Speculation and the Chicago Board of Trade by James Ernest BoyleSpeculation and the Chicago Board of Trade by James Ernest Boyle

Speculation and the Chicago Board of Trade

byJames Ernest Boyle

Paperback | January 31, 2012

Pricing and Purchase Info


Earn 140 plum® points

Prices and offers may vary in store

Out of stock online

Not available in stores


This historic book may have numerous typos and missing text. Purchasers can download a free scanned copy of the original book (without typos) from the publisher. Not indexed. Not illustrated. 1920. Excerpt: ... grain trade claim that it does. And since the future price is made in the pit, largely under speculative trading,--the conclusion is also reached that the cash price is a mere football of speculation. It has already been stated in Chapter I that cash price reflects supply and demand conditions. It may now be stated at this point, that future price does not determine cash price. The course of corn prices on the Chicago Board of Trade for 1917-1918 illustrates the fact that futures do not dominate cash prices. The 1916 corn crop was small. In 1917 the crop was large--the largest on record, according to the figures published by the Department of Agriculture. But this corn was wet and very largely unmerchantable. Coupled with this fact came war conditions, government food control, car shortages, coal shortages, and general market demoralization. However, the consumptive buyers of corn (the corn products companies, the mills, the feed manufacturers, livestock interests, etc.) needed the corn and bought freely. In January, 1917, cash corn ranged from $.93 1/4 to $1.03, and the May corn at the same time was $.93 1/2 to $1.03 1/4, or practically the same as the spot. From this date on the premium on cash corn gradually increased, as both the spot and the future rose in price. In July cash corn had climbed to $2.32--a figure so high as to alarm government officials. At this period we were shipping every possible ounce of wheat to our allies in the World War, and hence we were consuming all sorts of wheat bread substitutes, one of which was corn. Officials of the federal government gave a warning to the Board of Trade that corn prices were getting too high, and that speculation on corn must be curtailed or stopped altogether. The assumption apparently was that spec...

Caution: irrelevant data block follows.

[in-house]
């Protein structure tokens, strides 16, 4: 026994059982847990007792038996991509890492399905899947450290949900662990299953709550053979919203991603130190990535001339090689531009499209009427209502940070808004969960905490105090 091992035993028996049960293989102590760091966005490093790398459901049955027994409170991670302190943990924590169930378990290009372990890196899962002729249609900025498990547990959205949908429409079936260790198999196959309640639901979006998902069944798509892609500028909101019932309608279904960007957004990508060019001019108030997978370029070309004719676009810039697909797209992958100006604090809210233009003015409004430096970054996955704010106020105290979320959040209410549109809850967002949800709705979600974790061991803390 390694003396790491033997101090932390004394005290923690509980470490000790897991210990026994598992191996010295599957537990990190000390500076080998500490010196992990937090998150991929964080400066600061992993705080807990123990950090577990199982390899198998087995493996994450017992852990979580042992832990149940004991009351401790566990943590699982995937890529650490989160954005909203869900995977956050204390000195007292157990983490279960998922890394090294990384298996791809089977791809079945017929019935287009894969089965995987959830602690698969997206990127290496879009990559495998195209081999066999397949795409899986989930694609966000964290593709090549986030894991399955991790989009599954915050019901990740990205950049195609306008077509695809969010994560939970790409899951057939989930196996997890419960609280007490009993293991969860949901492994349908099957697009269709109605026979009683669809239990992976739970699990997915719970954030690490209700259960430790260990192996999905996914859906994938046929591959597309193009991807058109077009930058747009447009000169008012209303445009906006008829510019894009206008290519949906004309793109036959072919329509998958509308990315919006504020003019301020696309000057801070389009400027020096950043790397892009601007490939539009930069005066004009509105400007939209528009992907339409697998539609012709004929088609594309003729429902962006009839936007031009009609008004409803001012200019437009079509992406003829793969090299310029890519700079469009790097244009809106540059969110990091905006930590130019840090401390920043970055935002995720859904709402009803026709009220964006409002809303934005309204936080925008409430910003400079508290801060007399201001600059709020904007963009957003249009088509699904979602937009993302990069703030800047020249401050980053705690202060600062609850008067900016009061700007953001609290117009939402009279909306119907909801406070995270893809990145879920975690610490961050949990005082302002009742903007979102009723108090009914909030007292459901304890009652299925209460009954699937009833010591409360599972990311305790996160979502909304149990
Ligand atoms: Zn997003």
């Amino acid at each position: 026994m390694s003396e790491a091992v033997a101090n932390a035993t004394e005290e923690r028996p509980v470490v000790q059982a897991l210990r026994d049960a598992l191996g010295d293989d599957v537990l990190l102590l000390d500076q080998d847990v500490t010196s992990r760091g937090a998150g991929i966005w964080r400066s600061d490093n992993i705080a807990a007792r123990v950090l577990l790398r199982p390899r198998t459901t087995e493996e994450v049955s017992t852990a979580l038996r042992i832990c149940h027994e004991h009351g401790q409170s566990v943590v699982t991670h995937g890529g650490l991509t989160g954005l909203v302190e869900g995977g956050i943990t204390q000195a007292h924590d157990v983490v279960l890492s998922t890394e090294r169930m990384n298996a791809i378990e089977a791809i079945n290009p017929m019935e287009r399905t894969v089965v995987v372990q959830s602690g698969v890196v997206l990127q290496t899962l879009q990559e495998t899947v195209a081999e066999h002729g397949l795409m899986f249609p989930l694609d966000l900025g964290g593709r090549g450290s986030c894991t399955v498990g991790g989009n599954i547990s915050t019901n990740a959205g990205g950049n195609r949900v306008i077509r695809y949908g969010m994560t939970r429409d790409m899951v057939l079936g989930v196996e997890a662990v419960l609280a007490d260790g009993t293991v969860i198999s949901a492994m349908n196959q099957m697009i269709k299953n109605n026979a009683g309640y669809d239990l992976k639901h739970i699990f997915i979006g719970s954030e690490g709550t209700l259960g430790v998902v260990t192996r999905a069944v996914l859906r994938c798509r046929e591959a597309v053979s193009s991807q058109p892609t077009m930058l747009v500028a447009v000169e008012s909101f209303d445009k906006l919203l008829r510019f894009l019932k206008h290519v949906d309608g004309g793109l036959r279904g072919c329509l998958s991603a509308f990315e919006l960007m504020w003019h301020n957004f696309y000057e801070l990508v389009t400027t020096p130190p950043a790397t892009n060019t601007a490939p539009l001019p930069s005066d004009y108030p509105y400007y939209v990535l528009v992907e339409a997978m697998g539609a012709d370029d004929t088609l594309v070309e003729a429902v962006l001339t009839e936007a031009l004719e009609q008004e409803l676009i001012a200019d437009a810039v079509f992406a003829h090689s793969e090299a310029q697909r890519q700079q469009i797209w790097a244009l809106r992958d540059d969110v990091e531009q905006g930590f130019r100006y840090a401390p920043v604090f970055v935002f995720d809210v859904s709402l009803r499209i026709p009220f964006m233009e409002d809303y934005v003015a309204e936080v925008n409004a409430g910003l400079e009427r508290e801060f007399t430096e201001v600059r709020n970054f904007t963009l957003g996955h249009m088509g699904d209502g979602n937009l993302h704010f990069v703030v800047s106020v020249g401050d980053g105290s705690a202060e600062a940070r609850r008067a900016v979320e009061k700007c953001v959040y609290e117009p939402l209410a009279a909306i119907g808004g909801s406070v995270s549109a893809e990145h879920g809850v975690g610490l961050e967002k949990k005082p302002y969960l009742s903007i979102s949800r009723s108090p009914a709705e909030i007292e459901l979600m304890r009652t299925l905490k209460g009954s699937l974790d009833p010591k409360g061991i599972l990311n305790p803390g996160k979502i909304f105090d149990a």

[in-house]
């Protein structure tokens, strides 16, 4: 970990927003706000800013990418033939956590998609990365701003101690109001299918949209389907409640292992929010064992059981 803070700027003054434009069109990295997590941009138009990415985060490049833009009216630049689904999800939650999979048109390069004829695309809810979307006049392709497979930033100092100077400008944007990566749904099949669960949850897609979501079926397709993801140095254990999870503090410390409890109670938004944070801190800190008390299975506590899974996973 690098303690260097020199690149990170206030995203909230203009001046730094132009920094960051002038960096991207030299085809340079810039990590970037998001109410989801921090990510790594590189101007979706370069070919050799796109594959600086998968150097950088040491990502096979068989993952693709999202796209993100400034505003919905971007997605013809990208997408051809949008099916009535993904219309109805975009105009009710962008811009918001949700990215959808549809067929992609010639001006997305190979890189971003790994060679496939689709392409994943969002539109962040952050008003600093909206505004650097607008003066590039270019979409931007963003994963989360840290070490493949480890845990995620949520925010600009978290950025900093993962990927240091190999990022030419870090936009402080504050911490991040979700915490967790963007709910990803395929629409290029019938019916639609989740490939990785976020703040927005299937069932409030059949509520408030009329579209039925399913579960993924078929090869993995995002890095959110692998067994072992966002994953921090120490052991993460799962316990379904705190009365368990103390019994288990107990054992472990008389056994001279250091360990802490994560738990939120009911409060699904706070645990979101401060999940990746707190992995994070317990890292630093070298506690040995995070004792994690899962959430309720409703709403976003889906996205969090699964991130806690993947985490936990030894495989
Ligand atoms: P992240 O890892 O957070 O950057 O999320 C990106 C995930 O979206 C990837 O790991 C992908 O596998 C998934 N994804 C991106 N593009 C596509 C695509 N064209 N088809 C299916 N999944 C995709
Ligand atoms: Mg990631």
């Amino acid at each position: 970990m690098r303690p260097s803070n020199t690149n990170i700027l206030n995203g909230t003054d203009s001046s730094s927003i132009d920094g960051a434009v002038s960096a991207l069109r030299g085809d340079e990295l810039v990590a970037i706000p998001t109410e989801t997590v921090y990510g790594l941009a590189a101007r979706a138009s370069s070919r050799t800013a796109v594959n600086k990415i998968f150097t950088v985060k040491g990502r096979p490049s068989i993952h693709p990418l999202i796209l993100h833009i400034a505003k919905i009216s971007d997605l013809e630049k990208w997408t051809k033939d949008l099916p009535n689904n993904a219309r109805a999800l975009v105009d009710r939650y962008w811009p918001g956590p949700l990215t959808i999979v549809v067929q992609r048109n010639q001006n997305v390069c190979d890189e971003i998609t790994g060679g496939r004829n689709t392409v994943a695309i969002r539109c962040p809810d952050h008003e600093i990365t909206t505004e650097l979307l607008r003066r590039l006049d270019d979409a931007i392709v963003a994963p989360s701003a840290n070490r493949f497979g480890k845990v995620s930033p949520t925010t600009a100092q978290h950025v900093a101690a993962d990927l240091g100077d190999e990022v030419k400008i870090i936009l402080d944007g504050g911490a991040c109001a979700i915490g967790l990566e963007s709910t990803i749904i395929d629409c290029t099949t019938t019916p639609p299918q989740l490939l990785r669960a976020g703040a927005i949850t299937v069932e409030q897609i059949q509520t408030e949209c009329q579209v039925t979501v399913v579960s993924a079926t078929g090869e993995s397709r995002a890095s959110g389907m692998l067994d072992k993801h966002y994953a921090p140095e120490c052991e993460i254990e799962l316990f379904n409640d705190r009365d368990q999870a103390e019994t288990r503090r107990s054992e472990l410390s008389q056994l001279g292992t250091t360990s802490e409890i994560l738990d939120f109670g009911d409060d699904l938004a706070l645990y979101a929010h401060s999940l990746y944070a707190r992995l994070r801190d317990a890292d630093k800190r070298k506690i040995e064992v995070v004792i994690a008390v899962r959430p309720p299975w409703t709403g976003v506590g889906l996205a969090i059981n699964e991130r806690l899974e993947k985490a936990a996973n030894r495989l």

Title:Speculation and the Chicago Board of TradeFormat:PaperbackDimensions:72 pages, 9.69 × 7.44 × 0.15 inPublished:January 31, 2012Publisher:General Books LLCLanguage:English

The following ISBNs are associated with this title:

ISBN - 10:0217056369

ISBN - 13:9780217056366